If you were not paid your notice period when you were due one, that would amount to wrongful dismissal (which is different to unfair dismissal) and you could make a claim in an employment tribunal to recover the pay for the notice period that you should have been given. There is a 3-month time limit from the date of dismissal to submit the claim.


 


In terms of the appeal, there is no legal time limit to submit an appeal and it would depend on the employer's policies. A 5 day limit is probably the most commonly applied period and entirely legal. If you miss this deadline the employer can refuse to hear your appeal and you will not be able to take this to anyone else, unless the discrimination reasons apply as mentioned above.


 


By appealing you are only seeking one outcome and that is to get your job back although you can make it clear to the employer that the reason you are appealing is to try and challenge the reasons for the dismissal rather than to ask for your job back. To be honest the employer can refuse to pay you any extra compensation on top of what your contract entitles you to, regardless of whether you appeal or not, or whether you lose the appeal. At this stage it is just a discretionary offer that can be withdrawn at any time


 

Ben Jones :

has this answered your query?

Customer:

I need a reference, is my old employer obliged to tell my new employer that I was dismissed? My old employer is saying this does not constitute a dismissal just that the probationary period was not fulfilled. This appears to have happened twice before. The employer takes on staff after one interview and seems to get rid of them very quickly if the staff do not like them. I have done nothing wrong, just my face didn't fit with one person who had the employer's ear. I am going to ask to see my employer and ask him to retract the dismissal on the grounds of evasion. Is evasion defammatory? I am certainly insulted and I do not believe I acted in any way evasively.

Ben Jones :

Technically it is still a dismissal and they can mention that if they want to. This is not defamation but when providing a reference the employer will automatically owe you a duty to take reasonable care in the preparation of the reference. This basically requires the employer to be accurate in the contents of the reference and ensure it is based on facts, rather than personal opinion.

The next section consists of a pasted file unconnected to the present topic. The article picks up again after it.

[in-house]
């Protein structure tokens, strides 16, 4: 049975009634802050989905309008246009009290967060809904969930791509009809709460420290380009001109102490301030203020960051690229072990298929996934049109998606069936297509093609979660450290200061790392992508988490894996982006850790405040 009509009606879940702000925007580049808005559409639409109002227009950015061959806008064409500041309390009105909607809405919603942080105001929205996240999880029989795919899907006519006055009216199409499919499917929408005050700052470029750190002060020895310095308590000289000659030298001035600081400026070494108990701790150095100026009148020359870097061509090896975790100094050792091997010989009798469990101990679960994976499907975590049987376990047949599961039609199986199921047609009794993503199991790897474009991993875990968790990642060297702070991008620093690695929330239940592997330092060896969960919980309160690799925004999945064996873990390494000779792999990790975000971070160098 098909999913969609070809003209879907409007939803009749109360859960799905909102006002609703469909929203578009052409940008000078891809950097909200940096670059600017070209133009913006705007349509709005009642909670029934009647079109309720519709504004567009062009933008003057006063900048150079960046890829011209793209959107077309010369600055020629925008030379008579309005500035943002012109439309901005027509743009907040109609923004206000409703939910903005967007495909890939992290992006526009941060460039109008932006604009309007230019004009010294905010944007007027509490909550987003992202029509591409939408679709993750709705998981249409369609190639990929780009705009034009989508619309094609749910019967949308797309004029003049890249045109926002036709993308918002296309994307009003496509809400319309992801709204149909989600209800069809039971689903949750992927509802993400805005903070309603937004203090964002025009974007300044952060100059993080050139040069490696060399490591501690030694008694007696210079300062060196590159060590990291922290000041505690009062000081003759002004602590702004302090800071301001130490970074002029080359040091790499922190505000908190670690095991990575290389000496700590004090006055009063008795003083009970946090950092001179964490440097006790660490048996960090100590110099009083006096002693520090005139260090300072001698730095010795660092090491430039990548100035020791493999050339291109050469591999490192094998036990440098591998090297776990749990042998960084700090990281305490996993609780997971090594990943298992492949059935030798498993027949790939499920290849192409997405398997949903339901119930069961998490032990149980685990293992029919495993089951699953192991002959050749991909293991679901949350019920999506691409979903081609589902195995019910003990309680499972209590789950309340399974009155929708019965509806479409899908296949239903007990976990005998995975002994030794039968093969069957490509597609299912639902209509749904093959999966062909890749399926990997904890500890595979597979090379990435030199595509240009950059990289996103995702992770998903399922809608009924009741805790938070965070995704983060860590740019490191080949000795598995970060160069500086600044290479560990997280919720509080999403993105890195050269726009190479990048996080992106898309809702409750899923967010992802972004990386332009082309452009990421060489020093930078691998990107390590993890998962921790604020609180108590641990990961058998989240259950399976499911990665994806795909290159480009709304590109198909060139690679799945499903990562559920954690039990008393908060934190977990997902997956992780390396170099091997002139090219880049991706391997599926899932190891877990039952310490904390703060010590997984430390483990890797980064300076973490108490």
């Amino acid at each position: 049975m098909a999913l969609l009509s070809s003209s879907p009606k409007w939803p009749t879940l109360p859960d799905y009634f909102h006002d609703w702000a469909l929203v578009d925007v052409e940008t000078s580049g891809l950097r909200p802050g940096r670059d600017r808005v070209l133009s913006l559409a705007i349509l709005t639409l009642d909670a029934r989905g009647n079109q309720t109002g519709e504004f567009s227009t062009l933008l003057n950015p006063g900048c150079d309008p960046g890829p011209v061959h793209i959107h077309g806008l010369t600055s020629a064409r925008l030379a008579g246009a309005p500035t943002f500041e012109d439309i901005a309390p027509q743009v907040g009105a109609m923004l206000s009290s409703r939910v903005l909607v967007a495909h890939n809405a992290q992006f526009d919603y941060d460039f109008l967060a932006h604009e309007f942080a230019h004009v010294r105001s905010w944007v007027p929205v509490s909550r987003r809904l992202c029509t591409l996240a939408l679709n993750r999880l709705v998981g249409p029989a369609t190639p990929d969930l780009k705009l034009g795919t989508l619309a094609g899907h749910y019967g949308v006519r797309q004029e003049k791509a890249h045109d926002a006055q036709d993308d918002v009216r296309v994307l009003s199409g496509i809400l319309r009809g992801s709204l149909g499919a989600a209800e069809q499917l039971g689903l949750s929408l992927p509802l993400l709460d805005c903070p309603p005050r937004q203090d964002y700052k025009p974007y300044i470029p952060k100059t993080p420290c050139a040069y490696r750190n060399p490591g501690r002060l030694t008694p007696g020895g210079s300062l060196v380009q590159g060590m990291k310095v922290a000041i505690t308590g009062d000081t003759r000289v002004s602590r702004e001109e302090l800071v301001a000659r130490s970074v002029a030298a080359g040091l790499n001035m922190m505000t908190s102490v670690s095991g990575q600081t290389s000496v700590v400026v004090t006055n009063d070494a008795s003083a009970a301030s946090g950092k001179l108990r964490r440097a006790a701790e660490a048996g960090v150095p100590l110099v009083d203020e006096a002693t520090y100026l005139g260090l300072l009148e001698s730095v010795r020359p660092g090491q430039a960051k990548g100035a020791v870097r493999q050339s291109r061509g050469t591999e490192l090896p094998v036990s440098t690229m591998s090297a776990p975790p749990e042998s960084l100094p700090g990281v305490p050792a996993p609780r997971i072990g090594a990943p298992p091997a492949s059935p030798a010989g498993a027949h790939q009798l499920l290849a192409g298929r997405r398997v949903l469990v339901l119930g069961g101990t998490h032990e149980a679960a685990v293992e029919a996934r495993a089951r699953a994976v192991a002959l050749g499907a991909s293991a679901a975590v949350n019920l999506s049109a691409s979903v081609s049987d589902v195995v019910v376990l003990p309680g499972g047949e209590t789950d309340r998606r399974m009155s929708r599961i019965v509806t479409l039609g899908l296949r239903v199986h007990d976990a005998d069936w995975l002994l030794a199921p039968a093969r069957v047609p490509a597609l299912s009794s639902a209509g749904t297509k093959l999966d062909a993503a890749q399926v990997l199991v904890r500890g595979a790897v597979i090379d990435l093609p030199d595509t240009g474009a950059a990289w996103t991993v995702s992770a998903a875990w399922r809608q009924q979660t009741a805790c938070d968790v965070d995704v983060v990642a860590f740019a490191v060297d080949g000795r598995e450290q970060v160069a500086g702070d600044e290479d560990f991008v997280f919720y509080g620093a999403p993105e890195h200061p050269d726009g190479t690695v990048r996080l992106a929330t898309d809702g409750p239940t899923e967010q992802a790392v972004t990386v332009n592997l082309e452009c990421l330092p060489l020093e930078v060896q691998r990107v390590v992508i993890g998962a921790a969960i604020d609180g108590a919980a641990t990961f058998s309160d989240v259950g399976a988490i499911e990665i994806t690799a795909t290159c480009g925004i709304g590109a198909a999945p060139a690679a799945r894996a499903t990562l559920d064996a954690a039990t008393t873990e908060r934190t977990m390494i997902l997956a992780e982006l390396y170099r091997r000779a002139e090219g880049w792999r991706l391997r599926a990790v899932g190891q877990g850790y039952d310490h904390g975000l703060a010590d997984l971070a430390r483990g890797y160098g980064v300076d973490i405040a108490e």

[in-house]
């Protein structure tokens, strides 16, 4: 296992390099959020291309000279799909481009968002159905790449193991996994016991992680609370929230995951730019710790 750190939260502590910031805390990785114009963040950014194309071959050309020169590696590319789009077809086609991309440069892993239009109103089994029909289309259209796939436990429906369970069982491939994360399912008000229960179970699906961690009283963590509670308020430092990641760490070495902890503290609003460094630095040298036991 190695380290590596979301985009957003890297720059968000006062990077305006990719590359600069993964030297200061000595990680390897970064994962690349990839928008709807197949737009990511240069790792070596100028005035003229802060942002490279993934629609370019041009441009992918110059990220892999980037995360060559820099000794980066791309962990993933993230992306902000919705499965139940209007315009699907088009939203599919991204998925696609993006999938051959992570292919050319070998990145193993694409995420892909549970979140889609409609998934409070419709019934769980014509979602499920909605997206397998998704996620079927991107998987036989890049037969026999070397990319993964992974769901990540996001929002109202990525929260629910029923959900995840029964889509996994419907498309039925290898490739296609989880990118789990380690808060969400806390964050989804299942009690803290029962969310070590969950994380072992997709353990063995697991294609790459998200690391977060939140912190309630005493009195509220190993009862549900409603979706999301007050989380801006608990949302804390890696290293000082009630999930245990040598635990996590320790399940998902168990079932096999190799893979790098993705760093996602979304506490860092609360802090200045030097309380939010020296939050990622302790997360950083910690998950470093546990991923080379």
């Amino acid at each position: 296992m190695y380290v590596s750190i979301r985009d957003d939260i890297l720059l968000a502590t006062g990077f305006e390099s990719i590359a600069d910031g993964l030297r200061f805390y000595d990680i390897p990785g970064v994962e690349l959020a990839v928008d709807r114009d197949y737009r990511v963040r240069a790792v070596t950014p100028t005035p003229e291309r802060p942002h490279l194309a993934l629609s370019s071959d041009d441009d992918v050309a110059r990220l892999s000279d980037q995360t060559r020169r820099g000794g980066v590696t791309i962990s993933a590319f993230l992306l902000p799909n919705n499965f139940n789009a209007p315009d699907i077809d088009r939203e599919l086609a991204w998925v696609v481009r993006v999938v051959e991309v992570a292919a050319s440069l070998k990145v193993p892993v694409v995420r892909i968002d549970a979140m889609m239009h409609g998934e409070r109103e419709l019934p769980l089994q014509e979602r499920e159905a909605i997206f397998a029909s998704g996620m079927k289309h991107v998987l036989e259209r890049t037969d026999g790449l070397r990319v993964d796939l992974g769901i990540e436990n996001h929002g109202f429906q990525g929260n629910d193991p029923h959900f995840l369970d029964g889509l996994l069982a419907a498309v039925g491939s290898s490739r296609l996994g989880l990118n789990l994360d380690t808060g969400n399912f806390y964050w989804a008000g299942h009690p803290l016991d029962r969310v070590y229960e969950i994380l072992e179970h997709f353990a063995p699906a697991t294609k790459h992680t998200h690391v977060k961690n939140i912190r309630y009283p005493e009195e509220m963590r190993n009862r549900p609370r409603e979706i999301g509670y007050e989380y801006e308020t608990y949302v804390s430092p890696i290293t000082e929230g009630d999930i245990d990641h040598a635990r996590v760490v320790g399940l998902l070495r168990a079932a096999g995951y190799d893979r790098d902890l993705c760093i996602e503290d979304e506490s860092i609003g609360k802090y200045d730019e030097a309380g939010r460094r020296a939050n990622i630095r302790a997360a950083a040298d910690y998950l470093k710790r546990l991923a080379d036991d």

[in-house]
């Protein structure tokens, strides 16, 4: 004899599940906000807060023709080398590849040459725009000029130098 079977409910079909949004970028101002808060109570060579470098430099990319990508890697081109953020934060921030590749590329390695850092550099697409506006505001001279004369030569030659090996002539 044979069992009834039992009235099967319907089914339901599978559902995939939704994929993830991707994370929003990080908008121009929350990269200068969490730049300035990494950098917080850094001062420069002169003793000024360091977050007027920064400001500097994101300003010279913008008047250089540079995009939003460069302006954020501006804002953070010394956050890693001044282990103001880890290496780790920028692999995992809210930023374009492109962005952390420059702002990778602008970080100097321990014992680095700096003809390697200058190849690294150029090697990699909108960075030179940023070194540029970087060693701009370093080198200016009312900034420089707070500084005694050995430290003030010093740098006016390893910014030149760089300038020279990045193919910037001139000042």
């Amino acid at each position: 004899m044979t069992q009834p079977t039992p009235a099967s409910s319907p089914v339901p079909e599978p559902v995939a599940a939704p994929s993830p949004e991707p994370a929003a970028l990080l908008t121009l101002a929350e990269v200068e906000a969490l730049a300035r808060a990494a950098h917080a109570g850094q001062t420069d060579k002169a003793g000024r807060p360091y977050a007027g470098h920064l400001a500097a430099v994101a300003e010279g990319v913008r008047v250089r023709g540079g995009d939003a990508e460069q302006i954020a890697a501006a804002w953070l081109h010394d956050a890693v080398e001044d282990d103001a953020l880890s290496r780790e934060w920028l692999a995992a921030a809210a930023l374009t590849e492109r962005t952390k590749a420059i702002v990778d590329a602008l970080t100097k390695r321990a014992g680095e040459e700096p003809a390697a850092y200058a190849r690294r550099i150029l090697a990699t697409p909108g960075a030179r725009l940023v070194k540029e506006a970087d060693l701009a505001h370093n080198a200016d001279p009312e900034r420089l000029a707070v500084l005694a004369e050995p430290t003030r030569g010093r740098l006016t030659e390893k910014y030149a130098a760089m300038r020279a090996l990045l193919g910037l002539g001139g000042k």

Customer:

Thanks Ben. Please could you tell me if my employer has followed the correct procedure? I was given about 20mins notice of a probationary review meeting after 5.2 months employment. I had been told my work was good but there was an incident when I acted totally professionally but my employer's opinion was that I acted evasively. Can I ask my employer to retract the reason for the dismissal? There are no facts that I was evasive. He has said if I appeal, he will have an open mind. I feel very unfairly treated and this might prevent me from getting a future job. Many thanks. Joanna

Ben Jones :

There is no issue about the procedure followed - no special procedure needs to be followed and you have no rights when it comes to this specific aspect of the dismissal, plus the employer can dismiss without even giving a reason. I would suggest that you consider appealing and also discuss with the employer the issue of references - perhaps ask that just a short factual reference stating your dates of employment and job is issued instead of going into any details about what happened

Customer:

Thanks Ben. He has said that he will give me a reference which focusses positively on my attributes. Most applications for jobs these days require a form to be completed asking the reason for leaving various past employments. Options being, redundancy, dismissal, termination, resignation etc. I have asked him if this constitutes a termination and he has replied that it doesn't, just that the probationary period hasn't been extended. He said I was too corporate for the company ( I have had 28 yrs in the city). I basically took a compliance issue very seriously and tried not to land a colleague in it. He thought I was trying to wriggle out of the situation and has called my actions evasive but has not specified which act/word was evasive. There are no facts to support his case which is entirely subjective. Many thanks. Joanna

Ben Jones : As mentioned this is still considered a dismissal in law but you can try and negotiate with them to make it termination by mutual agreement so that you can use that reason in the future if necessary
Customer:

Many thanks Ben. That's been very useful. Regards

Ben Jones : My pleasure, all the best